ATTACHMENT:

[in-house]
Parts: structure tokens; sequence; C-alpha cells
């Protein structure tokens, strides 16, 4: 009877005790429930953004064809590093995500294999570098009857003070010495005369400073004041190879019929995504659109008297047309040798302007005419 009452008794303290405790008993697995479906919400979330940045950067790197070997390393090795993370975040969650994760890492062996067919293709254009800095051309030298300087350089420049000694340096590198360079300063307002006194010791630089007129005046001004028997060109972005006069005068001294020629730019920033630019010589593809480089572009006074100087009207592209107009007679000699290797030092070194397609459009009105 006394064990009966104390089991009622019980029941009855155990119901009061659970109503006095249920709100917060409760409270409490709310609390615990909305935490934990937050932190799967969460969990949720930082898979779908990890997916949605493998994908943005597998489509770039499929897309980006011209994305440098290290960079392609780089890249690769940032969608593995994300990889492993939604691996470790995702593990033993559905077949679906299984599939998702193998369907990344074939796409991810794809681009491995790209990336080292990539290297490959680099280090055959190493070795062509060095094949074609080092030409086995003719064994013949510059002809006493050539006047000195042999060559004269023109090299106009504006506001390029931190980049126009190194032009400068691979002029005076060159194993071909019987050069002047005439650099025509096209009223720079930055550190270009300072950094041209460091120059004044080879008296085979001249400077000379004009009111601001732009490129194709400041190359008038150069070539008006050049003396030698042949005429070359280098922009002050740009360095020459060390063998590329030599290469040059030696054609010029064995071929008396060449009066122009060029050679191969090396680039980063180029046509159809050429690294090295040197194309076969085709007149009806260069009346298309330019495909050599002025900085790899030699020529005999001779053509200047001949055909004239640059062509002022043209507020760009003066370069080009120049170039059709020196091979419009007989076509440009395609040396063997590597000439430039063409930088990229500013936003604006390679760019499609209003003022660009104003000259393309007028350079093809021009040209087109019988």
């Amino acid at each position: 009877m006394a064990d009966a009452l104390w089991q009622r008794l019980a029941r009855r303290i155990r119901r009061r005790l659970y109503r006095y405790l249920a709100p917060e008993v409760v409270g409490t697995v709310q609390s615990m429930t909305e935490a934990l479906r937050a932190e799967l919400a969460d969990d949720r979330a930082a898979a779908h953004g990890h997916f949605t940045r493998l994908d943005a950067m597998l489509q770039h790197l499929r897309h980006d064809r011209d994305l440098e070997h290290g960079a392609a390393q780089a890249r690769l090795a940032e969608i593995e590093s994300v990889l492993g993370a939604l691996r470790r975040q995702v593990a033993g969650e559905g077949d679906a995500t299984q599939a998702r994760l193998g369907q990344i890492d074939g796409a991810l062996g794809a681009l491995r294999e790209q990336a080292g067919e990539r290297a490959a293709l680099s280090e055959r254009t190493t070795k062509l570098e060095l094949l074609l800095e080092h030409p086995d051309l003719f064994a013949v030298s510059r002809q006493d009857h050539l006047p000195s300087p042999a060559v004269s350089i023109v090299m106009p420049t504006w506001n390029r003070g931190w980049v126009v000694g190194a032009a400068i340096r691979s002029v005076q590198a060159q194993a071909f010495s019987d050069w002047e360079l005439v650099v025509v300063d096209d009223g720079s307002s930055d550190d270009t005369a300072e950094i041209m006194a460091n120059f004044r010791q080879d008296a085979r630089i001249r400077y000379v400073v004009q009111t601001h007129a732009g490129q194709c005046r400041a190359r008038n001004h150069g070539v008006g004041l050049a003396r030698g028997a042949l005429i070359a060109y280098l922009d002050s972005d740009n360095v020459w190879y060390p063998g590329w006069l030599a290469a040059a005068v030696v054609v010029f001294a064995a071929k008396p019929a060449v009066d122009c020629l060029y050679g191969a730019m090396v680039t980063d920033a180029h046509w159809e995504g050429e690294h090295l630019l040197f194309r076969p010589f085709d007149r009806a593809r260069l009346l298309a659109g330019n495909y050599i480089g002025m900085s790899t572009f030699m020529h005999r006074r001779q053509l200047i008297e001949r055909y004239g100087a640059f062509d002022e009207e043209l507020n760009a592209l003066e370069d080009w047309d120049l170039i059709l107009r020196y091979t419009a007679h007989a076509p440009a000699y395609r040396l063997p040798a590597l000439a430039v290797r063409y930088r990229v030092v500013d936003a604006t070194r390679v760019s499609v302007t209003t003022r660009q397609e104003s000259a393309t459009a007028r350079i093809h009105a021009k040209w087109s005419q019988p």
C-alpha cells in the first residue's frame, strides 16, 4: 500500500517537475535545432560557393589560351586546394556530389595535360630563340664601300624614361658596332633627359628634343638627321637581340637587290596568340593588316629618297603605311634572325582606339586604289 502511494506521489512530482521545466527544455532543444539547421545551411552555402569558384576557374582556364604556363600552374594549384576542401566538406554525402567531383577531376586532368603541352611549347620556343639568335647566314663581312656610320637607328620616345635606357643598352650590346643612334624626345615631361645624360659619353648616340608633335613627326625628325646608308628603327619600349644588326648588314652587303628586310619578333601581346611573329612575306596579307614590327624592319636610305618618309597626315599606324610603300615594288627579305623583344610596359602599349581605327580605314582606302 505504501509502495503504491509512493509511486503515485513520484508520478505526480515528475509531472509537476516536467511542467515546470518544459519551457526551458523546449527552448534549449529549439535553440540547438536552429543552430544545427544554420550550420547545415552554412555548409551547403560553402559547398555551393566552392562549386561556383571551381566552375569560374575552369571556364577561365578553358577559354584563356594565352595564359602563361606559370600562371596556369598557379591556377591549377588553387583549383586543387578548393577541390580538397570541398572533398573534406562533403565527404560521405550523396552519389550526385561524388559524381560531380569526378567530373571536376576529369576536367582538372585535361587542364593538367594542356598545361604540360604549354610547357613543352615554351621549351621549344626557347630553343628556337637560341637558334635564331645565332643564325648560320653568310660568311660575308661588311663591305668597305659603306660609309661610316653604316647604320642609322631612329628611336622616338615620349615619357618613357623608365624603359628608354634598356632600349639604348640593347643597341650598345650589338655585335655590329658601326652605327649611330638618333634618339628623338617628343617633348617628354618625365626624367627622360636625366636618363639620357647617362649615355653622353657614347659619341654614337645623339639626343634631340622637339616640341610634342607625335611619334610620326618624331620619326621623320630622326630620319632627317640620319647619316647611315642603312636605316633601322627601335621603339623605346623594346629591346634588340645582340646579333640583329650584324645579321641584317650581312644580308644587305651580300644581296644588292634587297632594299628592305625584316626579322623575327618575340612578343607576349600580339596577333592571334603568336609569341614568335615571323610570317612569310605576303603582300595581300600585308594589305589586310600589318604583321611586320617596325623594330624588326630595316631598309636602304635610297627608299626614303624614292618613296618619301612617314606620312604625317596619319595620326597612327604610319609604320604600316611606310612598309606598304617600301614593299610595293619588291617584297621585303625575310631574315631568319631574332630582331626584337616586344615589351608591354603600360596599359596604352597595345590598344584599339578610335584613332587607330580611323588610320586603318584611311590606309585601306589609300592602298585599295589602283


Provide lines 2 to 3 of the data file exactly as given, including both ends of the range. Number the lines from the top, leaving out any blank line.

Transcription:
Parts: structure tokens; sequence; C-alpha cells
């Protein structure tokens, strides 16, 4: 009877005790429930953004064809590093995500294999570098009857003070010495005369400073004041190879019929995504659109008297047309040798302007005419 009452008794303290405790008993697995479906919400979330940045950067790197070997390393090795993370975040969650994760890492062996067919293709254009800095051309030298300087350089420049000694340096590198360079300063307002006194010791630089007129005046001004028997060109972005006069005068001294020629730019920033630019010589593809480089572009006074100087009207592209107009007679000699290797030092070194397609459009009105 006394064990009966104390089991009622019980029941009855155990119901009061659970109503006095249920709100917060409760409270409490709310609390615990909305935490934990937050932190799967969460969990949720930082898979779908990890997916949605493998994908943005597998489509770039499929897309980006011209994305440098290290960079392609780089890249690769940032969608593995994300990889492993939604691996470790995702593990033993559905077949679906299984599939998702193998369907990344074939796409991810794809681009491995790209990336080292990539290297490959680099280090055959190493070795062509060095094949074609080092030409086995003719064994013949510059002809006493050539006047000195042999060559004269023109090299106009504006506001390029931190980049126009190194032009400068691979002029005076060159194993071909019987050069002047005439650099025509096209009223720079930055550190270009300072950094041209460091120059004044080879008296085979001249400077000379004009009111601001732009490129194709400041190359008038150069070539008006050049003396030698042949005429070359280098922009002050740009360095020459060390063998590329030599290469040059030696054609010029064995071929008396060449009066122009060029050679191969090396680039980063180029046509159809050429690294090295040197194309076969085709007149009806260069009346298309330019495909050599002025900085790899030699020529005999001779053509200047001949055909004239640059062509002022043209507020760009003066370069080009120049170039059709020196091979419009007989076509440009395609040396063997590597000439430039063409930088990229500013936003604006390679760019499609209003003022660009104003000259393309007028350079093809021009040209087109019988």